Guidance on submitting written evidence to an inquiry

Guidance on submitting written evidence to a Welsh Affairs Committee inquiry

As part of a scheme to encourage paperless working and maximise efficiency, the Committee is piloting a new web portal for online submission of written evidence.

It assists the committee if those submitting written evidence adhere to the following guidelines:

Each submission should:

  • state clearly who the submission is from, i.e. whether from yourself in a personal capacity or sent on behalf of an organisation
  • No more than 1,500 words in length / run to no more than eight sides of A4 paper
  • as far as possible comprise a single document attachment to the email
  • begin with a short summary in bullet point form
  • have numbered paragraphs
  • be in Word or Rich Text format (not PDF) with as little use of colour or logos as possible

 The information you supply will be processed in accordance with the provisions of the Data Protection Act 1998 for the purposes of : a) obtaining written evidence for the inquiry b) to clarify any queries around the information contained in your evidence c) to contact you to provide updates as to the progress of your evidence. The Clerk of the House of Commons is the data controller for the purposes of the Act. We may ask you to give us some feedback on the web portal and the process of submitting evidence so that we can look to make further improvements. If you have any queries or concerns about the collection and use of this information or do not wish for your details to be used for this purpose, please advise the Committee Team on the Education Committee providing your full name, and contact details.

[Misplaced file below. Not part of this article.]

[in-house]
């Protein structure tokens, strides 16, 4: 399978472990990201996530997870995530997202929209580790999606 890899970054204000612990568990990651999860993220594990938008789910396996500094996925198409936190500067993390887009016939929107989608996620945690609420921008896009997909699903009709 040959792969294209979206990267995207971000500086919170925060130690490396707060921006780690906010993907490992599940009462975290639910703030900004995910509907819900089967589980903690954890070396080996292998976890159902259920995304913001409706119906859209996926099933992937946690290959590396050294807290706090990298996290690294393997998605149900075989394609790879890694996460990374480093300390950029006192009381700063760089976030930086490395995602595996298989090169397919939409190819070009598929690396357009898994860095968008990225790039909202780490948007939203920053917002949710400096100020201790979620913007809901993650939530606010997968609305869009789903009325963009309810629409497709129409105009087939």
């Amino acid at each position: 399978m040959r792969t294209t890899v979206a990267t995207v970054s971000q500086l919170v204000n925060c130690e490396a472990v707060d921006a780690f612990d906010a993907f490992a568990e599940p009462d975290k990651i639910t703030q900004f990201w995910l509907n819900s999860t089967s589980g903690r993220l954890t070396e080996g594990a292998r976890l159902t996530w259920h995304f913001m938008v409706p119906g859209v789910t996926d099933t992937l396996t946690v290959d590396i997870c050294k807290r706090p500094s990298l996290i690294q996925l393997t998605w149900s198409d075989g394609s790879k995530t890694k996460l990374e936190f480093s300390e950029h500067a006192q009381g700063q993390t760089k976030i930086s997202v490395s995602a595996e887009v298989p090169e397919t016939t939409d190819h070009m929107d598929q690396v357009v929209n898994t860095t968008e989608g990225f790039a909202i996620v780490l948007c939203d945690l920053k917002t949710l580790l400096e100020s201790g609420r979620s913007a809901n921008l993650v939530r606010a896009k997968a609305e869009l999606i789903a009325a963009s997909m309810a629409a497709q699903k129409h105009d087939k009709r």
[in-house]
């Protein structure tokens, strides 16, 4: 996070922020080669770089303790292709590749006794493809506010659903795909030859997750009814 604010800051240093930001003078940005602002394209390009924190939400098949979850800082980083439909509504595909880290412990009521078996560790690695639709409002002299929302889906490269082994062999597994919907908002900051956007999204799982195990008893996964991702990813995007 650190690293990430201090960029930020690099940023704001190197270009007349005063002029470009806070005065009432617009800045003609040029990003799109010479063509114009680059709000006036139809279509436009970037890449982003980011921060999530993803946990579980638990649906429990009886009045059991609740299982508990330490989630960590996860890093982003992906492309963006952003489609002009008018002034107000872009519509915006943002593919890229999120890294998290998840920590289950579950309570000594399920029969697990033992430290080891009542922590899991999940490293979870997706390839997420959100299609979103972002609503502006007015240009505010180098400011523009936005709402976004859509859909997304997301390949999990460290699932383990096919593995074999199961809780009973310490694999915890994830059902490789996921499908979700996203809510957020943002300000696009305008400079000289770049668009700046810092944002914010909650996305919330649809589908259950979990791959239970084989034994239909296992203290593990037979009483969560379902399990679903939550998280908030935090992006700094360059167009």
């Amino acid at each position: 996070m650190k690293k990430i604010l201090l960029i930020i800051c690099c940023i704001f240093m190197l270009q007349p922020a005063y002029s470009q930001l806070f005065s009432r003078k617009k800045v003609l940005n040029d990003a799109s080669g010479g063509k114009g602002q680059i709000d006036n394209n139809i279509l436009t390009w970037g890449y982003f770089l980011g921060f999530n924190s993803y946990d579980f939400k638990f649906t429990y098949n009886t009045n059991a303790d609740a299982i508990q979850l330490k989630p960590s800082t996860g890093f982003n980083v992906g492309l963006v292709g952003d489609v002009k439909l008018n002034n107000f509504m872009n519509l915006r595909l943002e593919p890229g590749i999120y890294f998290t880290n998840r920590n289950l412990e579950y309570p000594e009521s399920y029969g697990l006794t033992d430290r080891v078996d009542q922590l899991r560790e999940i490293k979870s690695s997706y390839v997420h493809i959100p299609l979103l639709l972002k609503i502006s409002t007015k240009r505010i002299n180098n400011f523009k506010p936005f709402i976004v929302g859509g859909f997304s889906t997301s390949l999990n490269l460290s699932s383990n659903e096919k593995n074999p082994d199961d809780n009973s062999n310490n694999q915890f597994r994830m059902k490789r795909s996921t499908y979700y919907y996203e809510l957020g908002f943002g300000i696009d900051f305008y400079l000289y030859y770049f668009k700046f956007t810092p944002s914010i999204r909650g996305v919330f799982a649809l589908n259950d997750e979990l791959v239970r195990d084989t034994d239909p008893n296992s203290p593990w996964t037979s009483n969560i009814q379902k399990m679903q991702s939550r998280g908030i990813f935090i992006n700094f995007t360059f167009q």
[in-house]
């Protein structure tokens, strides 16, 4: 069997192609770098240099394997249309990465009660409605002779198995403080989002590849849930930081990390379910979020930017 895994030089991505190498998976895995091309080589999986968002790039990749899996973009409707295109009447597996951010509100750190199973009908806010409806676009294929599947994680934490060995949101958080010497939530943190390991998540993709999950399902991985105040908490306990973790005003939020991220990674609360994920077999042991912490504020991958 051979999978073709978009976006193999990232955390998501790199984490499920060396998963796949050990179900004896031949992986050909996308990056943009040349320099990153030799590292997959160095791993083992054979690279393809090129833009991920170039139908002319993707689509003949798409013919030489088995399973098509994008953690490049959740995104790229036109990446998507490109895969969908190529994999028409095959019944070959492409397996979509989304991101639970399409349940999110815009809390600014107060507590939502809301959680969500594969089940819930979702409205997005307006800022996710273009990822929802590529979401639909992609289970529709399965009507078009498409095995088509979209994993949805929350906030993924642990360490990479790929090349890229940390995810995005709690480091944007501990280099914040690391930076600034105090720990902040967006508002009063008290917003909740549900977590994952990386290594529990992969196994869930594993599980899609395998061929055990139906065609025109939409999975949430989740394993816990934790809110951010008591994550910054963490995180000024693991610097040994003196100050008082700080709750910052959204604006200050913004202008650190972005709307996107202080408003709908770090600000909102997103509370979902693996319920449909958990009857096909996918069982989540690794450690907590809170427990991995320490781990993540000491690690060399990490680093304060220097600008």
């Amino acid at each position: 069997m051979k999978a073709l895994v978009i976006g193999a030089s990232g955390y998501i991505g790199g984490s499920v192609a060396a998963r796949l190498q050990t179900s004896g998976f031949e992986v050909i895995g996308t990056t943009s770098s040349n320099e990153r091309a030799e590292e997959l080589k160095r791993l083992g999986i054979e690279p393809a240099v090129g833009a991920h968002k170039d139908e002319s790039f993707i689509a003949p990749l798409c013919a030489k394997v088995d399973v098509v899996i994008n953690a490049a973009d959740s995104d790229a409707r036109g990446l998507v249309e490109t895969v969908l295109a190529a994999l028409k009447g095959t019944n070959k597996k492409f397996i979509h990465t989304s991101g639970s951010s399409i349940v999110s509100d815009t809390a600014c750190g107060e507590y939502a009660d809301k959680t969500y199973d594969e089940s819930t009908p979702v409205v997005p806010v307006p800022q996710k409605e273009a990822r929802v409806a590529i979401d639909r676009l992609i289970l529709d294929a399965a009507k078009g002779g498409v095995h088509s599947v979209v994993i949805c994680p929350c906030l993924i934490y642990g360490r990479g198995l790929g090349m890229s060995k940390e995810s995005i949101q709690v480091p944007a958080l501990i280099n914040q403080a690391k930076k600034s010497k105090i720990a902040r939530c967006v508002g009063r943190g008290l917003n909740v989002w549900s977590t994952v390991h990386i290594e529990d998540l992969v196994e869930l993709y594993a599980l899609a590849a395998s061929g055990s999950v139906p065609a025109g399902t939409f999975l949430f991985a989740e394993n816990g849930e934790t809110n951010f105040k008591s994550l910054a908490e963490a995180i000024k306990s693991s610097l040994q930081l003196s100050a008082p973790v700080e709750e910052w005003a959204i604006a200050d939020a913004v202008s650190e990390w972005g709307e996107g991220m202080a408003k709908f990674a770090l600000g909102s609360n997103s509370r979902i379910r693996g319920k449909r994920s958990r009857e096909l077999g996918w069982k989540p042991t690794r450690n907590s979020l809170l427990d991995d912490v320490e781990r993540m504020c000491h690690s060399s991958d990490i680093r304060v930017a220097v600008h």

Please also note that:

  • Committees make public much of the evidence they receive during inquiries. If you do not wish your submission to be published, you must clearly say so. If you wish to include private or confidential information in your submission to the committee, please contact the Clerk of the committee to discuss this
  • Material already published elsewhere should not form the basis of a submission, but may be referred to within a proposed submission, in which case a hard copy of the published work should be included
  • Evidence submitted must be kept confidential until published by the committee, unless publication by the person or organisation submitting it is specifically authorised
  • Once submitted, evidence is the property of the committee. The committee normally, though not always, chooses to make public the written evidence it receives, by publishing it on the Internet (where it will be searchable), by printing it or by making it available through the Parliamentary Archives. If there is any information you believe to be sensitive you should highlight it and explain what harm you believe would result from its disclosure. The committee will take this into account in deciding whether to publish or further disclose the evidence
  • Committees do not normally investigate individual cases of complaint or allegations of maladministration
  • Once submitted, no public use should be made of any submission prepared specifically for the committee unless you have first obtained permission from the Clerk of the committee